Thomas Hobbes Biography

thomas-hobbesThomas Hobbes (5 April 1588 – 4 December 1679) was a noted political philosopher, who was best remembered for his work ‘Leviathan’ which established some of the basic principles of English liberal thought. He termed the phrase social contract, which states that all legitimate political power must be representative and based on the consent of the people.

Thomas Hobbes was born in Melmesbury in 1588. He liked to recall that he was born prematurely because his mother heard the approaching Spanish Armada. His father was a wayward country vicar and he was mainly brought up by an uncle. He was able to go to Magdalen College, Oxford University to study between (1603-08).

Hobbes was employed by the Cavendish family, the Earls of Devonshire. He was able to travel widely and he benefited from their lifelong patronage. On his travels he was able to meet with some of the leading thinkers of the day, such as Bacon, Selden, Ben Jonson and Galileo.

At the age of about 40, he was introduced to Euclidean geometry which fascinated him. He became interested in trying to expand this same logic and deduction to other fields of society and life. He began writing political philosophy, such as Elements of Law Natural and politic (1650). This laid out a justification for Monarchy government. His theoretical support for the Royalist cause meant that during the civil war, he fled England to escape the Parliamentarians. In Paris, he served as tutor to the Prince of Wales (the future Charles II)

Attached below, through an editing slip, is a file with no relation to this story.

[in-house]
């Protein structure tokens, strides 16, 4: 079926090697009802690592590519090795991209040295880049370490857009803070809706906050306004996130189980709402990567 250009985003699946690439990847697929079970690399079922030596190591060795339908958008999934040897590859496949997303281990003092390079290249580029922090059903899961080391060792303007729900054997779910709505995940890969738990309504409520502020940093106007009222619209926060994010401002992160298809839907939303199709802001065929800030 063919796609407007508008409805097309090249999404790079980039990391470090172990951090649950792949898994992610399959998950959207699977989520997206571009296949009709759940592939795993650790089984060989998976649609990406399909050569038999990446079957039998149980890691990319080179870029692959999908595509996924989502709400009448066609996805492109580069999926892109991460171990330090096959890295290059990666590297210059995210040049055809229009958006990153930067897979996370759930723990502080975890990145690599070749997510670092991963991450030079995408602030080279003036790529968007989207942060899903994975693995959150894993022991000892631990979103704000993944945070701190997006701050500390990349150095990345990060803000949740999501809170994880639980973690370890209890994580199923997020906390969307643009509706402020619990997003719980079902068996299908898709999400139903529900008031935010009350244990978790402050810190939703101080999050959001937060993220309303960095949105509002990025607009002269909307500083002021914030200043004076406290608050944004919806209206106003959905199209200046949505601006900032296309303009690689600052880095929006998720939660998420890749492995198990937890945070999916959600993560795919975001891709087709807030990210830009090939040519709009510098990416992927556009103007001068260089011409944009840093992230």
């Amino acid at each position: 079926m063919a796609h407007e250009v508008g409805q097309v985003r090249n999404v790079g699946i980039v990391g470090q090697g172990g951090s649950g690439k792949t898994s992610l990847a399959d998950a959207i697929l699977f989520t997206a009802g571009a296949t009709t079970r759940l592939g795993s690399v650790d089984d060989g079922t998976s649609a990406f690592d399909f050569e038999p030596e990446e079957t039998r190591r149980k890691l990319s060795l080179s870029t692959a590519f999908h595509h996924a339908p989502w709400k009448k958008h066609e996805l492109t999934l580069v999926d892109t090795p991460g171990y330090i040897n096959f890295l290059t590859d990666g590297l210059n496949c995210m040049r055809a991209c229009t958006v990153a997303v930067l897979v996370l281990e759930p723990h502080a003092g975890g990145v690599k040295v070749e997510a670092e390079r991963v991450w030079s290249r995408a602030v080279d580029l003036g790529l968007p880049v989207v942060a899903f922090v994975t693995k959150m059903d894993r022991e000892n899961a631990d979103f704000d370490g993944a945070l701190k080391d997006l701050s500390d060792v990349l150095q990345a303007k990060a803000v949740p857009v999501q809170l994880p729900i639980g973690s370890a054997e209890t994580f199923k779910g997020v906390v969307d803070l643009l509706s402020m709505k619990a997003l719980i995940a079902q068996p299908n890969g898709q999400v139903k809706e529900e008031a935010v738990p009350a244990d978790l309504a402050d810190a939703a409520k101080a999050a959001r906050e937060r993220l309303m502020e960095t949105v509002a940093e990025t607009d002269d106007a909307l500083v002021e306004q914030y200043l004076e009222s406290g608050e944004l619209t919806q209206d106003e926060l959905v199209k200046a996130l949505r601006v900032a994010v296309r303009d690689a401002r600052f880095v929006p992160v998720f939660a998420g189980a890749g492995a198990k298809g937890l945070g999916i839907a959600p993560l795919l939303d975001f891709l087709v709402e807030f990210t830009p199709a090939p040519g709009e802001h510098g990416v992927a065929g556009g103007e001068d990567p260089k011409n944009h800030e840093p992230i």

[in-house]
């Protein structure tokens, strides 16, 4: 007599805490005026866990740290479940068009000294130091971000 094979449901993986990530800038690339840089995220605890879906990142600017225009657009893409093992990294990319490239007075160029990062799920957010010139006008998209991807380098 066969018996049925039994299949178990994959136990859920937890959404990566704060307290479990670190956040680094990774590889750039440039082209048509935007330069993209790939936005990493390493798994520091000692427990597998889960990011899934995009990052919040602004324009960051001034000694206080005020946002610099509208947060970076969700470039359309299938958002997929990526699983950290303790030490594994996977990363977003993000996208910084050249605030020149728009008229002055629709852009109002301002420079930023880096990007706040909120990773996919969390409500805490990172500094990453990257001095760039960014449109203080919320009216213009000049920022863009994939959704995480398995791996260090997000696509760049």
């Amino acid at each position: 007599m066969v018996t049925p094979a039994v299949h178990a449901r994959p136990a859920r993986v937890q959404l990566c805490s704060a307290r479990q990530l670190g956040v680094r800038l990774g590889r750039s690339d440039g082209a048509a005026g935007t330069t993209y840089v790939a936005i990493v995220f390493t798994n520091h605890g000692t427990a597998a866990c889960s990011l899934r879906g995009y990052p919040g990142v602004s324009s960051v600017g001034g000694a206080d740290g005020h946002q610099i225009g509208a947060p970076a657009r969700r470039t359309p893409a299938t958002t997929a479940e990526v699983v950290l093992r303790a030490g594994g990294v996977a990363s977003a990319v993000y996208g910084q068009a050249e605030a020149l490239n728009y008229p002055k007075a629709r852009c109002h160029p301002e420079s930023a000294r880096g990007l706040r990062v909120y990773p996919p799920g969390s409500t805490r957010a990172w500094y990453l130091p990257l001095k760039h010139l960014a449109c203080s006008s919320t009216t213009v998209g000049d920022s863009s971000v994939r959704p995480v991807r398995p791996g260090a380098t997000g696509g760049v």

Despite being a Royalist, he was also often criticised for being an atheist. However, Hobbes, himself, didn’t see himself as an atheist, but he did write against Divine providence and against the political power of religion. He also wrote a critique of Descartes’ Meditations which tried to prove the existence of God.

In 1651, he wrote his most famous work (Leviathan) which constructed a materialistic and rational system for explaining metaphysics, psychology and political philosophy.

Science is the knowledge of Consequences, and dependence of one fact upon another…

  • Leviathan Pt. I, Ch. 5.

He stated that man was essentially motivated by self-interest,

“The condition of man . . . is a condition of war of everyone against everyone”

— – Thomas Hobbes

and thus a sovereign state should seek to promote an enlightened self-interest in which we form a social contract to prevent the abuse of power.

The office of the sovereign, be it a monarch or an assembly, consisteth in the end for which he was trusted with the sovereign power, namely the procuration of the safety of the people, to which he is obliged by the law of nature.

– Leviathan, The Second Part, Chapter 30: Of the Office of the Sovereign Representative.

In 1652, he returned to England, after making an agreement with Cromwell and his parliamentarians. He continued to write polemics for the rest of his life. However, he was helped by his old student Charles II – after his restoration to the monarchy.

He continued writing well into his 80s, on a wide range of subjects from the causes of the English civil war to translations of classic literature like Iliad and Odyssey.

He died in 1697 of a bladder disorder. He was buried at Ault Hucknell in Derbyshire, England. His last words were said to be:

Now I am about to take my last voyage, a great leap in the dark.

– Thomas Hobbes

Citation : Pettinger, Tejvan. “Biography of Thomas Hobbes“, Oxford, UK www.biographyonline.net, 22nd Jan. 2013

Leviathan Thomas Hobbes

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